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In recent years, the desire among educators to enhance the learning process for students has led to a growing concern with learning styles. CDTL Brief now presents the first of a two-part discussion on the issues surrounding Learning Styles.

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September 2002, Vol. 5 No. 6 Print Ready ArticlePrint-Ready
Students’ Learning Styles and Their Implications for Teachers
Ms Chandrama Acharya
Research Assistant, CDTL
With the shift from an instructional to a learning paradigm, there is growing acceptance that understanding the way students learn is the key to educational improvement. To achieve a desired learning outcome, one should provide teaching and counselling interventions that are compatible with the students’ learning styles. Continue reading

Productive Diversity in the Classroom: Practising the Theories of Differences in Learning Styles
Dr Francis Adu-Febiri
Sociology Professor and Diversity Consultant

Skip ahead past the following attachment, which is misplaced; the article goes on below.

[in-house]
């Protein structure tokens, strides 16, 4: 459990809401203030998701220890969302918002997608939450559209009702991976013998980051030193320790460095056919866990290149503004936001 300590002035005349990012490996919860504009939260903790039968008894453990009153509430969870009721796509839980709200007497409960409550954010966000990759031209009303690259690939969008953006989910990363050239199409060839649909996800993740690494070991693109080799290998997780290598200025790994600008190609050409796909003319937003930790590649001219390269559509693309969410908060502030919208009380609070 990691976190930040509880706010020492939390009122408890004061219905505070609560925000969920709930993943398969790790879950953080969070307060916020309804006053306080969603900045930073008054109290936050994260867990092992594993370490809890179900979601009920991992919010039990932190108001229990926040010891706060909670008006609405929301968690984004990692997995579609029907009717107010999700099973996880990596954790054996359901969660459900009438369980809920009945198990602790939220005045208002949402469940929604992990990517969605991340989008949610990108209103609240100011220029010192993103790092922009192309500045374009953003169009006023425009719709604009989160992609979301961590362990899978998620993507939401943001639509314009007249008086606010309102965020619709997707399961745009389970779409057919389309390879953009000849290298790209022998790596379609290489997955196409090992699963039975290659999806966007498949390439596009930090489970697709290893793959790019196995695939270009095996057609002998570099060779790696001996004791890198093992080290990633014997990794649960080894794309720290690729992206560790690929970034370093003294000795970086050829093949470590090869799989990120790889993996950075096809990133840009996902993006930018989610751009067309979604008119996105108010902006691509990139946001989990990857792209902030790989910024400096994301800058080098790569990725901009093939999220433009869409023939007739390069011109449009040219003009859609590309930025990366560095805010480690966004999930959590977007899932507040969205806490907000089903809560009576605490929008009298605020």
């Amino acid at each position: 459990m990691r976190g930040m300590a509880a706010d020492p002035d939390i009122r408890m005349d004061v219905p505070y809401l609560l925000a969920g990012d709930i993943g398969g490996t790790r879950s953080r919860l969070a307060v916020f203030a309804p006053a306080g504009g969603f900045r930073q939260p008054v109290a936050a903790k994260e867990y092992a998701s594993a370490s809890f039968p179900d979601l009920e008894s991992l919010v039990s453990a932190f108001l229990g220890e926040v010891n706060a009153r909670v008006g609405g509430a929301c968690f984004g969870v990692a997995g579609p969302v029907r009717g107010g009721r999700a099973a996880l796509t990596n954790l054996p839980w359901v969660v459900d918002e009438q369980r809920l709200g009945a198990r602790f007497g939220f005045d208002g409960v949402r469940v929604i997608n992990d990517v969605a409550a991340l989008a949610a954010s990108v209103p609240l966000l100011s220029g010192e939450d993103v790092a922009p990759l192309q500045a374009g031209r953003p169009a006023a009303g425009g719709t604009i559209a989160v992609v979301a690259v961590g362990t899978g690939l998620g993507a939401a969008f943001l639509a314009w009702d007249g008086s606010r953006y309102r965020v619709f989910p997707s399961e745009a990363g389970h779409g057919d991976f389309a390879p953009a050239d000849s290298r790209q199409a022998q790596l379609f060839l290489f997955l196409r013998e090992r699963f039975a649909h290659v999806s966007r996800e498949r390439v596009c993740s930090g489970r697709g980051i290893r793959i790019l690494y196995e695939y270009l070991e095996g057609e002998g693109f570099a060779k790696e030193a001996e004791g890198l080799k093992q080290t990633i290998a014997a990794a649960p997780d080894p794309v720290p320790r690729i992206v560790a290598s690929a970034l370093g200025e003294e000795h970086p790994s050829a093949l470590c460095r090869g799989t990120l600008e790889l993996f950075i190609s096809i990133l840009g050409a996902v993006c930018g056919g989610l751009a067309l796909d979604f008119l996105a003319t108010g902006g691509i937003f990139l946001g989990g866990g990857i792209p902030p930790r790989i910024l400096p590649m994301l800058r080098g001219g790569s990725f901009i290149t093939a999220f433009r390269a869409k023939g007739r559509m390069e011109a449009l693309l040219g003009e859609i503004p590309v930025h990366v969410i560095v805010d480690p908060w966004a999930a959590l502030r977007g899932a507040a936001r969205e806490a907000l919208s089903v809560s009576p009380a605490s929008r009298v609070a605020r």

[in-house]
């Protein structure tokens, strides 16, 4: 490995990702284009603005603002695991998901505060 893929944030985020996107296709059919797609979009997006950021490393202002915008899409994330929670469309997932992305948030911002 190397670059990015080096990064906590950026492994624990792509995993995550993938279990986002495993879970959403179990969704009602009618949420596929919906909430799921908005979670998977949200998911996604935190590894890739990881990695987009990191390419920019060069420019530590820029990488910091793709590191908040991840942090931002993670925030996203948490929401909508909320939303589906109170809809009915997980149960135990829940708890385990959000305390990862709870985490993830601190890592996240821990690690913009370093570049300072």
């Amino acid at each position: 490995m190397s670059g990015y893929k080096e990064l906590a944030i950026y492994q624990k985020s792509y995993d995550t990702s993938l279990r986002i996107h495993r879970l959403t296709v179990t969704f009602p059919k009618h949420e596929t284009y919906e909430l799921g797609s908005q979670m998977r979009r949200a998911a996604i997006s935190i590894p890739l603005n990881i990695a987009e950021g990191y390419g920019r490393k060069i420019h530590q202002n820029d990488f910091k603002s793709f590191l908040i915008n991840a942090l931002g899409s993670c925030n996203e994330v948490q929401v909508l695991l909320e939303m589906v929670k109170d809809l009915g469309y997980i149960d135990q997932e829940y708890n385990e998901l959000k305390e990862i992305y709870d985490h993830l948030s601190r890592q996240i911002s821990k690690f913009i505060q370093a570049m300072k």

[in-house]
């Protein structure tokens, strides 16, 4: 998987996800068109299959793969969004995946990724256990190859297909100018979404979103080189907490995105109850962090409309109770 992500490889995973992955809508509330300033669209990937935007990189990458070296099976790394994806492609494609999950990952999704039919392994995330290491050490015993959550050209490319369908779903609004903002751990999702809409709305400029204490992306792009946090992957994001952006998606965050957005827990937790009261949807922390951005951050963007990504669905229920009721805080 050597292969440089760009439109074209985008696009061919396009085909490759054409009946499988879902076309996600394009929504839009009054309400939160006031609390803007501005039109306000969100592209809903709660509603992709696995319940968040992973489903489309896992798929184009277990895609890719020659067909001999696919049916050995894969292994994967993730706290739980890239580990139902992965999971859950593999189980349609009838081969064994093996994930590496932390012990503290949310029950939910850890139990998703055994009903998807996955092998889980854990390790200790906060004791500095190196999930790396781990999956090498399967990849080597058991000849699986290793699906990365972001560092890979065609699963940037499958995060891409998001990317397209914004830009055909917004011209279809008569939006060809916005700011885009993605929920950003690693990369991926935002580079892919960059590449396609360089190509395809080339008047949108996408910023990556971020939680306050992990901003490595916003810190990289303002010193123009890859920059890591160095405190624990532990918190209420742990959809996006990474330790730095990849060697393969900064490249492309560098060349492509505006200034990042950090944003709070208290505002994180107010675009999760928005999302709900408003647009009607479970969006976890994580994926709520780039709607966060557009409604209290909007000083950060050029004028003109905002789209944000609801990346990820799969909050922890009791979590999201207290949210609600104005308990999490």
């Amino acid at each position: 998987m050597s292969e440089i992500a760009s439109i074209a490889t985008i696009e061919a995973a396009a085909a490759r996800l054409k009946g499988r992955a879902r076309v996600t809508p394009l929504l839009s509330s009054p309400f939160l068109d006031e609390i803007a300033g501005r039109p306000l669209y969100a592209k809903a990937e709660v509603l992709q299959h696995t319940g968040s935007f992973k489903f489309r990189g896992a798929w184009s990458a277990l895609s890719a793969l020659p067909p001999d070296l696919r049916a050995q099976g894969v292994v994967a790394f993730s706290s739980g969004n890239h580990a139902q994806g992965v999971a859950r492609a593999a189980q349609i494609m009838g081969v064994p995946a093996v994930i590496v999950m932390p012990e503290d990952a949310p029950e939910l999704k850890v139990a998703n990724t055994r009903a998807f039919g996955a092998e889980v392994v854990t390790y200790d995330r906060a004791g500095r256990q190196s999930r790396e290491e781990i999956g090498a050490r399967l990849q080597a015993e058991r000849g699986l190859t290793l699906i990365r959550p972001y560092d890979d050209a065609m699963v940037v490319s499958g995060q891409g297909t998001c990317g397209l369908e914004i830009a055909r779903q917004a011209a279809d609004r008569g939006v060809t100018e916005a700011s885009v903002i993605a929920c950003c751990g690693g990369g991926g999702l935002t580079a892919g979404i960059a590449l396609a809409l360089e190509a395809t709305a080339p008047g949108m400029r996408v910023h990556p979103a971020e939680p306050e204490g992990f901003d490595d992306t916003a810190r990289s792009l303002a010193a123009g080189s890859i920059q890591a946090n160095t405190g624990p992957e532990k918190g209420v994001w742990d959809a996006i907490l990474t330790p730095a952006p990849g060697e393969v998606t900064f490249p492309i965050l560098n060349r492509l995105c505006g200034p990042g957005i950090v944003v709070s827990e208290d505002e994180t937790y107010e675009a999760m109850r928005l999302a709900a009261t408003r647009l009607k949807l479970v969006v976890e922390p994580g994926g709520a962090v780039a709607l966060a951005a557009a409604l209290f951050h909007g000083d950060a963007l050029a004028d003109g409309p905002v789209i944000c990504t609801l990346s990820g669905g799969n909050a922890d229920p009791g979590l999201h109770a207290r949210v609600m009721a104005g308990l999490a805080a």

Camosun College and University of Victoria, Victoria, B.C., Canada
The classroom in many societies is a representation of people with different social class, gender, age, ability, ableness, sexuality, religious, racial, and/or ethnic backgrounds, as well as different personality types. Continue reading

Singapore Adolescents Also Got ‘Style’
Associate Professor Yeap Lay Leng &
Associate Professor Low Guat Tin
National Institute of Education, Nanyang Technological University
Learning style is an individual’s typical and preferred way of perceiving, thinking, solving problems, drawing inferences, and remembering. It is based on a combination of environmental, emotional, sociological, physiological, and psychological traits that serve as relatively stable indicators of how learners perceive, interact, and respond to the learning environment (Dunn & Dunn, 1993). Continue reading